Imo Freedom Day: Celebrating Okorocha’s enslavement

Posted by Collins Ughalaa | 26 May 2017 | 2,977 times

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•Governor Okorocha.

The people of Imo State made history and shocked the world on Saturday, May 6, 2017. It was not because Governor Rochas Okorocha gathered them to a place he chose to call Freedom Square for the sixth  edition of Imo Freedom Day, a programme he created to commemorate the day he won the supplementary election on May 6, 2011. Okorocha created this, but killed the popular and intelligent Ahiajoku Lecture, describing it as fetish. Some people have said that Okorocha does not like intellectual programmes because he would not catch up. Okorocha covered his disdain for intellectualism with the claim that the Ahiajoku Lecture series was fetish. It should be noted that the Friday celebration was not actually the sixth edition, because it was not held in 2015 and 2016.

The so-called sixth edition of so-called Imo Freedom Day will remain a day to remember, because it was the day Imo people defied all protocols and spoke truth to power. You may recall the Igbo adage, that when you fear a king, at some point, you would wear a locally weaved basket (nkata) and talk to him. That was what Imo people did on so-called Imo Freedom Day. They wore a “mask” and spoke to Governor Okorocha, and told him tales of how he had grabbed their land since 2011, landing them into captivity and anguish for six long years.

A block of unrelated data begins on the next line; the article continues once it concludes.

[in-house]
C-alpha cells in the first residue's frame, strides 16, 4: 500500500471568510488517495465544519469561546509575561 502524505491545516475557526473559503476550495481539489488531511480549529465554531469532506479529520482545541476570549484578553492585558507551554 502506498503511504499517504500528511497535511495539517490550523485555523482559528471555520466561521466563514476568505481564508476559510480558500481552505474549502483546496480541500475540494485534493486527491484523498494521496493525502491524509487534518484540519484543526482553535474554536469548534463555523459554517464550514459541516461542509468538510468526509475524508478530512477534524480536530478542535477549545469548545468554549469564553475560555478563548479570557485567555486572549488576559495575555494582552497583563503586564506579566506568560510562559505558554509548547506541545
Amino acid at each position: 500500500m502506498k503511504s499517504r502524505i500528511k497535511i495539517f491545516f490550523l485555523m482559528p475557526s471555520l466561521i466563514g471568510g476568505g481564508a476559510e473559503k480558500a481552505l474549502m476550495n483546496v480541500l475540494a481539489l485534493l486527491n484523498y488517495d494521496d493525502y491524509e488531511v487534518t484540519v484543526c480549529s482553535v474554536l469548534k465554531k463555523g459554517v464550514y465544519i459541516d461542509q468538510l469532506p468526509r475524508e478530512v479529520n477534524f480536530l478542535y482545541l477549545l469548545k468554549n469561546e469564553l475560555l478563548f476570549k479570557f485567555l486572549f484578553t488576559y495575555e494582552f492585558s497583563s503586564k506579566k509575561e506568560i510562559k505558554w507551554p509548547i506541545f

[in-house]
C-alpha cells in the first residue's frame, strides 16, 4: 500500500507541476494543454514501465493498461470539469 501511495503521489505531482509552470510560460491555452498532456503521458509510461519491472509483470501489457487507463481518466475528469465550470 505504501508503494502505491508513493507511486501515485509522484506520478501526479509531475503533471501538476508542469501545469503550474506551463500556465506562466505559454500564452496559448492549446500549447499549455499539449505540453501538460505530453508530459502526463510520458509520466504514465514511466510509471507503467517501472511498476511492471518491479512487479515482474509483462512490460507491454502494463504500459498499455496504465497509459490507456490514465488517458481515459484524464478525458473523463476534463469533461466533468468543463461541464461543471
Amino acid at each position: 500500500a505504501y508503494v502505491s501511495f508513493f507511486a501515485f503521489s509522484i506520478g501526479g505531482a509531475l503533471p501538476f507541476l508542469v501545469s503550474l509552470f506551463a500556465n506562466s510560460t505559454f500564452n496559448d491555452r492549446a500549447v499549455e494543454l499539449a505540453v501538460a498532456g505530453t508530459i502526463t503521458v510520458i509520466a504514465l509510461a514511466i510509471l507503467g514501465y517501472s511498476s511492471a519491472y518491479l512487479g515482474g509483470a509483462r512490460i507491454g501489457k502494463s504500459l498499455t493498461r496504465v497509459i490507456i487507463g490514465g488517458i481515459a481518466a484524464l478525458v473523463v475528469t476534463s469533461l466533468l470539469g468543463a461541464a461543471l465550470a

Nevertheless, some people have told me that those who stood up and spoke to the governor in his presence on what Imo people say is the governor’s land-grabbing attitude were arranged. But my answer is: whereas the state government is not deficient in such abracadabra, God has a way of turning the wisdom of the wise to foolishness. God is not a child, and he is not one to be mocked. But during that programme, those whose land had been illegally collected by the “state government” told the whole world how their governor and his government was neck-deep into land-grabbing deals, to the point that some said their lands were taken from them and re-allocated to a certain high-ranking government official. They did not name the government official, but those present murmured, as if they knew the said government official. One man even said to my hearing: “After grabbing people’s land and keeping them to himself, let us see how he will win the governorship election in 2019 and become our governor”. It was terrible what people said that day. But the governor was smiling, as if he had won a jackpot.

One particular land-grabbing victim stood out. His name is Dr. Chukwujindu Felix. He accused the governor of forcefully appropriating his land in Ogboko (the hometown of the governor) without compensation and using same as part of the controversial Eastern Palm University, Ogboko. Imo people and, indeed Nigerians, have not stopped asking questions on the ownership of the university, even though the state government says it’s a private/public partnership. The partners with the government in the university deal are yet to be disclosed. This heightens the suspicion among the people that the university belongs to the governor.

If you knew the history of the university, you would remember that the university was started as the permanent site for Imo State University (IMSU). The governor continued to erect structures on the land, despite outcries against it. But following the stiff opposition that greeted the move, the state governor backed down, but continued to erect buildings on the site with public funds. This really angered the people, but the government did not care. Later, it came out with the news that Imo State had got a brand new university, called Imo-European University. While the people were still asking questions on the need for the second university, the governor got registration for Eastern Palm University, changing the name for the second time. And while this drama was going on, there was no legislation on the said university.